— A scholar with a cumulative GPA of 3.25/4.0 or higher.
The application deadline has been extended to Jan. 3, 2013.
For more information and to download the application, visit http://wish.aerospacescholars.org/.
Questions should be directed to JSC-NHAS@mail.nasa.gov.

Free Smithsonian’s Stars Lecture Series
Curious about our nearest star, moon rocks, volcanoes and other wonders of the universe? Come to the Smithsonian’s Stars, a series of 10 lectures by Smithsonian researchers who are exploring the sun, the moon, planets, stars, galaxies and the universe. These speakers will share behind-the-scenes details about how their research is done and technologies that advance new discoveries at the Smithsonian Institution.
Each lecture begins at 5:15 p.m. and is followed by a question-and-answer session. A Discovery Station activity will take place at 4 p.m. prior to each lecture. Stay after the lecture to visit the observatory, weather permitting.
Jan. 5, 2013 — Trees in the City
Tree cover is an important element of the urban environment that plays an increasingly larger role in ecosystem processes. Geographer Andrew Johnston will discuss how satellite data is used to make reliable observations about urban tree cover variability, why it matters to urban residents and how these same data are used to map changes in tree cover.
Feb. 2, 2013 — Volcano Breath
Join Global Volcanism Program Director Liz Cottrell for a lecture about volcanoes on a global scale. Learn how the gaseous contents of volcanoes propel their explosions and impact our climate. Hear the latest about volcanic gas research and explore the latest discoveries about how the deep Earth is recycling the air we breathe.
Feb. 16, 2013 — Venus: 50 Years After Mariner 2
Fifty years ago Mariner 2 flew past Venus, becoming the first space probe to explore another planet. But Venus, our nearest neighbor, still holds many mysteries. Geophysicist Bruce Campbell will discuss what is known about Venus, including how it differs from Earth, and how future explorers may provide crucial clues to understanding this hot, dry world.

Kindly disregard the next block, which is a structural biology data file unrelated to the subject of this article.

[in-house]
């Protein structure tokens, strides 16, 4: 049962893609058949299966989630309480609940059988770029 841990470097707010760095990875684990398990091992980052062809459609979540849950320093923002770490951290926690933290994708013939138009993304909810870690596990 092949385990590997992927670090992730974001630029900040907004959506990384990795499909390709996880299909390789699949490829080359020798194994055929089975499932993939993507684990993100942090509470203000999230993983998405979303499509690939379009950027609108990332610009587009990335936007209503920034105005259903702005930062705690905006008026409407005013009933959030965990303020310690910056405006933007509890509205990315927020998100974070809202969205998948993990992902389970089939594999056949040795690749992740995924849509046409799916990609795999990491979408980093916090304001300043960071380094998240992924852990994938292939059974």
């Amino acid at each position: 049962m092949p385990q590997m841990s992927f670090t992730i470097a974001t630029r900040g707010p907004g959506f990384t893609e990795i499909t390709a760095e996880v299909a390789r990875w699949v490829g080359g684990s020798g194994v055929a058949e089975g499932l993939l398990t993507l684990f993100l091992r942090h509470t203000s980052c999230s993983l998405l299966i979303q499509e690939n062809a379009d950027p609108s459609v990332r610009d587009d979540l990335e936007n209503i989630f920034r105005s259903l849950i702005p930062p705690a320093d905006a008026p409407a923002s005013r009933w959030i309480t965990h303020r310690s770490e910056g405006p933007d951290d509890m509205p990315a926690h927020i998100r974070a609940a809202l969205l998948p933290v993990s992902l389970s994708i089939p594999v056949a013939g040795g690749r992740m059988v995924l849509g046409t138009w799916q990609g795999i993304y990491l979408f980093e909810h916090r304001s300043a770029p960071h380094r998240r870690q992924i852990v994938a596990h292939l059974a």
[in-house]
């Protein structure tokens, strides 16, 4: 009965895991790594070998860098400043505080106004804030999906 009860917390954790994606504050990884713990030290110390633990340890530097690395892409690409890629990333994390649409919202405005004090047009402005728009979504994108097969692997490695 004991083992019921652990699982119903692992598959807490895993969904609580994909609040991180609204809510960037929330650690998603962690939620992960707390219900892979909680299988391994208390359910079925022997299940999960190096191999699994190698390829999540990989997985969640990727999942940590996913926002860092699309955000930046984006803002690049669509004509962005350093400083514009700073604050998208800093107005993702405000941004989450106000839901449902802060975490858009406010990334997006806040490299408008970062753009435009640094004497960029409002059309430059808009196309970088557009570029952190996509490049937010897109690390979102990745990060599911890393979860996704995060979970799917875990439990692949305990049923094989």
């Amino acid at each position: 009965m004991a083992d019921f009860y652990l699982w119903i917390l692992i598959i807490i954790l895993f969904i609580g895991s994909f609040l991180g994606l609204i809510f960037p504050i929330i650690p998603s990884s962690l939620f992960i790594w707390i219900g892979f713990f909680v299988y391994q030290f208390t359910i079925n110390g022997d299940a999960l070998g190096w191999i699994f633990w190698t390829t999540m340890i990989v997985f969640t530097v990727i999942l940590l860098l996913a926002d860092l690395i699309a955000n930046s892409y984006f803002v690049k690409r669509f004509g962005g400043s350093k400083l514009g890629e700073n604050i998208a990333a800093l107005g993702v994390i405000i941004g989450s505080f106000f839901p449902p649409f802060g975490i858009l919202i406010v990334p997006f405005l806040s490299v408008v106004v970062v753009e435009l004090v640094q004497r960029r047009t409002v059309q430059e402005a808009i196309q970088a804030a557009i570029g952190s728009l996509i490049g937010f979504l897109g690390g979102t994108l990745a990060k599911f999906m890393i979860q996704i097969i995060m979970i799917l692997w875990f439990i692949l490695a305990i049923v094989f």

For more information about the Smithsonian’s Stars Lecture Series and to see a full schedule of upcoming lectures, visit http://airandspace.si.edu/events/lectures/stars/index.cfm.
Questions about this lecture series should be directed to the visitor service line at 202-633-1000.
The Smithsonian’s Stars Lecture Series is made possible by a grant from NASA.

2013 NASA and Worcester Polytechnic Institute Sample Return Robot Challenge
NASA and the Worcester Polytechnic Institute in Worcester, Mass., are seeking teams to compete in a robot technology demonstration competition with a potential $1.5 million prize purse.
During the Sample Return Robot Challenge, teams will compete to demonstrate a robot that can locate and retrieve geologic samples from a wide and varied terrain without human control. The objective of the competition is to encourage innovations in automatic navigation and robotic manipulator technologies. Innovations stemming from this challenge may improve NASA’s capability to explore a variety of destinations in space, as well as enhance the nation’s robotic technology for use in industries and applications on Earth.
NASA provides the prize money to the winning team as part of the agency’s Centennial Challenges competitions, which seek unconventional solutions to problems of interest to the agency and the nation. While NASA provides the prize purse, the competitions are managed by nonprofit organizations that cover the cost of operations through commercial or private sponsorships. The competition is planned for June 2013 in Worcester and is anticipated to attract hundreds of competitors from industry and academia nationwide.
Early bird registration and fees for the competition are due by Jan. 7, 2013. Teams wishing to register after this date are subject to approval by the judging committee.
For more information about the Sample Return Robot Challenge and to register online for the competition, visit http://challenge.wpi.edu.
The Centennial Challenges program is part of NASA’s Space Technology Program, which is innovating, developing, testing and flying hardware for use in NASA’s future missions. NASA’s Space Technology Program and the Centennial Challenges are creating new technological solutions for NASA and our nation’s future. For more information about NASA’s Centennial Challenges and the Space
Technology Program, visit http://www.nasa.gov/challenges.
Questions about the Sample Return Robot Challenge should be sent to challenge@wpi.edu.

Registration Open for the 20th Annual NASA Great Moonbuggy Race
Registration is open for the 20th Annual NASA Great Moonbuggy Race. High school and college students are challenged to design and build a vehicle that addresses a series of engineering problems similar to those faced by the original lunar-roving vehicle team. Each school may enter up to two teams. International teams are limited to 10 teams per country. The race will take place April 25-27, 2013, in Huntsville, Ala., at the U.S. Space & Rocket Center.